This prompted Turkey last year to start distributing Syrians to states, closing restrictions, and preventing their movement to states that host large numbers of them.
Shaukat Aksoy, a former worker in the Directorate of Migration, says, “Turkish parties, whether those in power or belonging to the opposition, use the Syrian refugee card. What was recently released about the number of Syrian births in Turkey greatly affects the Turkish street, which, as a result of continuous incitement, began to fear that the Syrians would become a majority, and cause demographic changes, especially in the border states.
Not many Syrians remained in the Turkish camps (Elif Ozturk / Anatolia)
Aksoy does not deny the existence of exaggerations in the numbers of Syrian refugees, and an increase in the tone of incitement against them, with political dimensions related to the elections, and the change of political positions in the region, because Turkey has not known any hostility to refugees in its history.
If we look at the map of immigration to Turkey after the establishment of the republic only, we find that about 1.6 million came from Greece after the Treaty of Lausanne in 1923, and more than 300,000 from the former Yugoslavia after the immigration agreement between the two countries in 1953. About 800,000 refugees came from Bulgaria Tens of thousands of refugees from Romania were resettled, and Turkey received one million Iranians after the 1979 revolution, and others arrived in its lands after the war in Afghanistan, until it received Arabs after 2011.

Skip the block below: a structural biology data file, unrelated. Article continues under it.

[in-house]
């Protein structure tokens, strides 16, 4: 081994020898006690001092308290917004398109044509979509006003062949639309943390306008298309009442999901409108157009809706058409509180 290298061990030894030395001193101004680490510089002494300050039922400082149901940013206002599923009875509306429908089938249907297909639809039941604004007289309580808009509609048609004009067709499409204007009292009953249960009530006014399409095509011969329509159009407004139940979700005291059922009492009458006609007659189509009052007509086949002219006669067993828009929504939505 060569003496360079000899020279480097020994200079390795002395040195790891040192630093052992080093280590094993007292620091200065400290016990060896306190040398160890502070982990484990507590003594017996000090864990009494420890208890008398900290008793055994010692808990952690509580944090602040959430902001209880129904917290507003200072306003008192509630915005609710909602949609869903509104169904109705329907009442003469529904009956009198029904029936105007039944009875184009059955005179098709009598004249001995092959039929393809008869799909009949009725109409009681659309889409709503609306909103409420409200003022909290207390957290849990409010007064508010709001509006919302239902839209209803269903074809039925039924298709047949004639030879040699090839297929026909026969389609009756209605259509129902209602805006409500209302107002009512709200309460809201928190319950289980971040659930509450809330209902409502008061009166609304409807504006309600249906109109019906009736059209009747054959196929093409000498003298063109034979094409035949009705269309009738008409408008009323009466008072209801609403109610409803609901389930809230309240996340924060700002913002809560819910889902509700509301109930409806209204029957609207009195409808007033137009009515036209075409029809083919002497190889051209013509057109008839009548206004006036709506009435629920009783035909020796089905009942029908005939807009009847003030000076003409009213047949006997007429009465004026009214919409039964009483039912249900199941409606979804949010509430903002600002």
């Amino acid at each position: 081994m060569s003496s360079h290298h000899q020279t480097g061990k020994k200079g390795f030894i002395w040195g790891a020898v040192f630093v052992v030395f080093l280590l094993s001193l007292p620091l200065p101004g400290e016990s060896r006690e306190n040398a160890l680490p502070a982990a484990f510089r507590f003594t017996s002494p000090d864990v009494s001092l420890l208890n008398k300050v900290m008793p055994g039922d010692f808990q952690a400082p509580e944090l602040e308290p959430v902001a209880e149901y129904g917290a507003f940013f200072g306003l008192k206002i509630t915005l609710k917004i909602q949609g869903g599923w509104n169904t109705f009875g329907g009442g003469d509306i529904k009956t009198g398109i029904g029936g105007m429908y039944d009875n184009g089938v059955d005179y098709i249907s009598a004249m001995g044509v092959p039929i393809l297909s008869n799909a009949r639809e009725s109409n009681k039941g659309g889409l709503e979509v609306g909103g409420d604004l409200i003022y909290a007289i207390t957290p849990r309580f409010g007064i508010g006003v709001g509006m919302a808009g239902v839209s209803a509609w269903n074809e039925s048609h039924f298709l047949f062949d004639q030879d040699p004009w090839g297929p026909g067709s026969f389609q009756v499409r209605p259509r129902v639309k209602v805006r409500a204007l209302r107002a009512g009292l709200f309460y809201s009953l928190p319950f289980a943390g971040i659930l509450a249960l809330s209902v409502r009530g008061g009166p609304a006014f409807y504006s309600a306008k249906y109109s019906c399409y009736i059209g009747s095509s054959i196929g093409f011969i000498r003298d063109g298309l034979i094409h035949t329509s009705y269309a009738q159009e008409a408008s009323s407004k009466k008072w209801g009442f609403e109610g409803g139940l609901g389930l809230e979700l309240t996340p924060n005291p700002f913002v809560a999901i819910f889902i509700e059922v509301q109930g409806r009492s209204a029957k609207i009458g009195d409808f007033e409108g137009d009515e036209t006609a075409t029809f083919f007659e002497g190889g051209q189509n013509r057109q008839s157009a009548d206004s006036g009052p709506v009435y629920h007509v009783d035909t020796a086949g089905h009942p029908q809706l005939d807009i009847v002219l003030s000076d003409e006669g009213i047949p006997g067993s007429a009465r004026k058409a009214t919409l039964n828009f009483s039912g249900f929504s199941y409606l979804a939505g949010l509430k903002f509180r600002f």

Aksoy reveals that the most important opponents of the Syrian presence today are the refugees themselves. The leader of the “iyi” party, Mireille Aksener, is of Greek origin and comes from Thessaloniki, and Eli Aksoy, who led a campaign against the Syrian presence before the 2018 elections, is from Cyprus. Also among the most important names that oppose the Syrian presence, the head of the “Zefar” party, Umit Ozdag, was born in the Japanese city of Tokyo, and his father is of Dagestan origin. He immigrated to Turkey and stayed there before he died in Ankara in 2002.
For his part, Turkish analyst Alaeddin Şenguller describes the opposition’s use of the Syrian birth card and the “scarecrow” to intimidate the demographic change as “an immoral campaign based on incorrect accusations, as the official figures are clear, and deny the increase in the number of Syrian births.” He adds in his speech, “The opposition wants to gain access to power in any way, even if it causes chaos and adopts misleading and false methods. During this period, the Syrian refugees seem to be the weakest link around which everyone converges.”